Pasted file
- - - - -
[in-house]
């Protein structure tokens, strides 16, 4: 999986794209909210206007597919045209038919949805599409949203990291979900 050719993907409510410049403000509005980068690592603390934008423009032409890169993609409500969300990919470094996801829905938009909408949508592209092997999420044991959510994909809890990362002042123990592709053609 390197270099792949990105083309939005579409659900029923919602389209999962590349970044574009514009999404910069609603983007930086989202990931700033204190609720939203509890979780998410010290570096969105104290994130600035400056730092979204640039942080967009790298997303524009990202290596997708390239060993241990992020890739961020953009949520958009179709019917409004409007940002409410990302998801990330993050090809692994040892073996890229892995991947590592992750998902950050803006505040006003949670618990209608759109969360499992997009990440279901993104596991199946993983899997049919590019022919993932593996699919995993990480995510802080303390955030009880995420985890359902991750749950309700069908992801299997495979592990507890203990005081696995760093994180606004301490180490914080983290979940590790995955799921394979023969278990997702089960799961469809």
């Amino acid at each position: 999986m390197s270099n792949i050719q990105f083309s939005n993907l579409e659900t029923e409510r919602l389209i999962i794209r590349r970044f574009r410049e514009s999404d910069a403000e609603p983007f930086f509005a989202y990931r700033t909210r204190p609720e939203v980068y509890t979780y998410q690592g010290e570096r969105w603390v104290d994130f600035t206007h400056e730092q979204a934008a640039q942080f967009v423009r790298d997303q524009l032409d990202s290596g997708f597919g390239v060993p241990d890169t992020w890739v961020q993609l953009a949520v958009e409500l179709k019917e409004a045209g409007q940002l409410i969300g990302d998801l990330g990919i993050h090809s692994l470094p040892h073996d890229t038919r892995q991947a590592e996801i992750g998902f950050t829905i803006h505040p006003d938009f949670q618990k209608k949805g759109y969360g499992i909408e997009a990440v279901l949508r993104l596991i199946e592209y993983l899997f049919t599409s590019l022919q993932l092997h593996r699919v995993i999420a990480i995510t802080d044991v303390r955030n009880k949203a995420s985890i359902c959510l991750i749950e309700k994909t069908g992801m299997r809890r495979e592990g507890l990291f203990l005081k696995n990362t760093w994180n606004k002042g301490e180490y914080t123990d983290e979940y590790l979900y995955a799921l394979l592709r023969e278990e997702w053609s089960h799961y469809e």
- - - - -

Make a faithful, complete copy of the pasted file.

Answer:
[in-house]
């Protein structure tokens, strides 16, 4: 999986794209909210206007597919045209038919949805599409949203990291979900 050719993907409510410049403000509005980068690592603390934008423009032409890169993609409500969300990919470094996801829905938009909408949508592209092997999420044991959510994909809890990362002042123990592709053609 390197270099792949990105083309939005579409659900029923919602389209999962590349970044574009514009999404910069609603983007930086989202990931700033204190609720939203509890979780998410010290570096969105104290994130600035400056730092979204640039942080967009790298997303524009990202290596997708390239060993241990992020890739961020953009949520958009179709019917409004409007940002409410990302998801990330993050090809692994040892073996890229892995991947590592992750998902950050803006505040006003949670618990209608759109969360499992997009990440279901993104596991199946993983899997049919590019022919993932593996699919995993990480995510802080303390955030009880995420985890359902991750749950309700069908992801299997495979592990507890203990005081696995760093994180606004301490180490914080983290979940590790995955799921394979023969278990997702089960799961469809």
């Amino acid at each position: 999986m390197s270099n792949i050719q990105f083309s939005n993907l579409e659900t029923e409510r919602l389209i999962i794209r590349r970044f574009r410049e514009s999404d910069a403000e609603p983007f930086f509005a989202y990931r700033t909210r204190p609720e939203v980068y509890t979780y998410q690592g010290e570096r969105w603390v104290d994130f600035t206007h400056e730092q979204a934008a640039q942080f967009v423009r790298d997303q524009l032409d990202s290596g997708f597919g390239v060993p241990d890169t992020w890739v961020q993609l953009a949520v958009e409500l179709k019917e409004a045209g409007q940002l409410i969300g990302d998801l990330g990919i993050h090809s692994l470094p040892h073996d890229t038919r892995q991947a590592e996801i992750g998902f950050t829905i803006h505040p006003d938009f949670q618990k209608k949805g759109y969360g499992i909408e997009a990440v279901l949508r993104l596991i199946e592209y993983l899997f049919t599409s590019l022919q993932l092997h593996r699919v995993i999420a990480i995510t802080d044991v303390r955030n009880k949203a995420s985890i359902c959510l991750i749950e309700k994909t069908g992801m299997r809890r495979e592990g507890l990291f203990l005081k696995n990362t760093w994180n606004k002042g301490e180490y914080t123990d983290e979940y590790l979900y995955a799921l394979l592709r023969e278990e997702w053609s089960h799961y469809e």